In addition to their phone business, as we near 2020, when the new 5G telecom systems begin to be deployed, starting first in Korea in 2018 and Asia in 2019 and 2020, appliance makers such as Korean Samsung foresee the interaction of their devices with the Internet in all sorts of ways. Machine-to-machine technology, including robots, self-driving cars and other cognitive computing systems that are able to make decisions and solve problems without human intervention, is here now but growing in capabilities daily, and will soon be engrained in our daily lives as the capabilities of the 5G networks kick in. Human-machine-interaction such as that offered by Viv will be facilitated by 5G.

[NOTE: Samsung isn't the only buyer of this type of UI technology. Last month Google acquired API.ai, a 2011 startup providing a virtual digital assistant. In December 2014, the company pivoted to focus on becoming a developer platform for natural language processing (NLP). Their platform enables developers to create their own voice apps across a range of end markets, including the mobile device, wearables, robotics, automotive, and smart home markets.]

{NOTE 2: In a move similar to Samsung's acquisition of Viv to enable integrating it with Samsung home appliances, Amazon just partnered with KITT.ai, another developer of conversation-driven interfaces for developers, to make it easier for developers to use voice-controlled products using the Alexa Voice Service.]

What is 5G?

It's all about bandwidth and speed as the chart from Akamai shows. There is a steady upward demand for connection and, once connected, speed of transaction.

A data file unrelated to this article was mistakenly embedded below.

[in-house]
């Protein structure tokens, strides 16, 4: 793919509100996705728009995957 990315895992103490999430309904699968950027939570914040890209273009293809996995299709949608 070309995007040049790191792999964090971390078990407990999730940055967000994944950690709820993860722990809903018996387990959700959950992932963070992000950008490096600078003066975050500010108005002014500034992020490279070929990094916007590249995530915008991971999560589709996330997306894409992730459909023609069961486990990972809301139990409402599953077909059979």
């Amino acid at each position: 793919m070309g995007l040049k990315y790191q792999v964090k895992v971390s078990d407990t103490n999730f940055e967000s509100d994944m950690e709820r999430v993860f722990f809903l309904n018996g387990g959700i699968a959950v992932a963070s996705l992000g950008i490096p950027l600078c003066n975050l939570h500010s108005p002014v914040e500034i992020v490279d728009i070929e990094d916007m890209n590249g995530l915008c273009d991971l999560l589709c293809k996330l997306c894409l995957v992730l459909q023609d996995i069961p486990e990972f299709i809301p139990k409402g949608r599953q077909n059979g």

5G is the fifth generation of wireless technology and offers a major advance in the number of simultaneous connections that mobile networks can support - up to a million connections per 1/3 mile. Apart from providing massive capacity, 5G users will see significantly improved network speeds and low latency, well beyond the capabilities of 4G. Data speeds on 5G are estimated to reach 20 times faster than current 4G networks. Estimates suggest that 5G users would be able to download a full-length, high-definition movie in just one second. In addition, 5G is expected to come with an ultra-low latency rate of less than 1 millisecond. Existing 4G networks have a latency of 10 milliseconds. Latency is defined as the amount of time it takes for a packet of data to get from one point to another. The ultra low latency also means that advanced applications, such as autonomous driving, can be supported by 5G networks with precision.

BOTTOM LINE

Personal assistants are all about simplifying the process of performing daily tasks. They are attempting to be what you would expect of a knowledgeable executive assistant working alongside to maximize your productivity and minimize your involvement, a person who really knows you and doesn't need you to reexplain things over and over. The list of vendors is impressive: Amazon, Google, Facebook, IBM, Baidu, Microsoft, Apple, SoftBank, all the car companies, smaller companies like Jibo, and many large consumer product providers - including Samsung.

To date, none have achieved that sweet spot where end users are fully satisfied. The holdup has been the software, the need for extensive coding, and the ability to identify "intent" from sounds recognized as words. The breakthrough technology that Viv is offering is a way to change the way programmers work with computers and developers offer their products. Programmers will no longer have to instruct step-by-step procedures in rigid code, but instead they'll just have to describe the process and intent and the AI will develop the code - it will write the programs needed on the fly. And developers will just need to add Viv as their conversational UI.

« Return to The Robot Report

Avatar

About the author: Frank Tobe

Frank Tobe is the owner and publisher of The Robot Report and co-founder of ROBO Global which has developed a tracking index for the robotics industry, the ROBO Global™ Robotics & Automation Index. The index of 82 companies in 13 subsectors tracks and captures the entire economic value of this global opportunity in robotics, automation and enabling technologies.

Read more »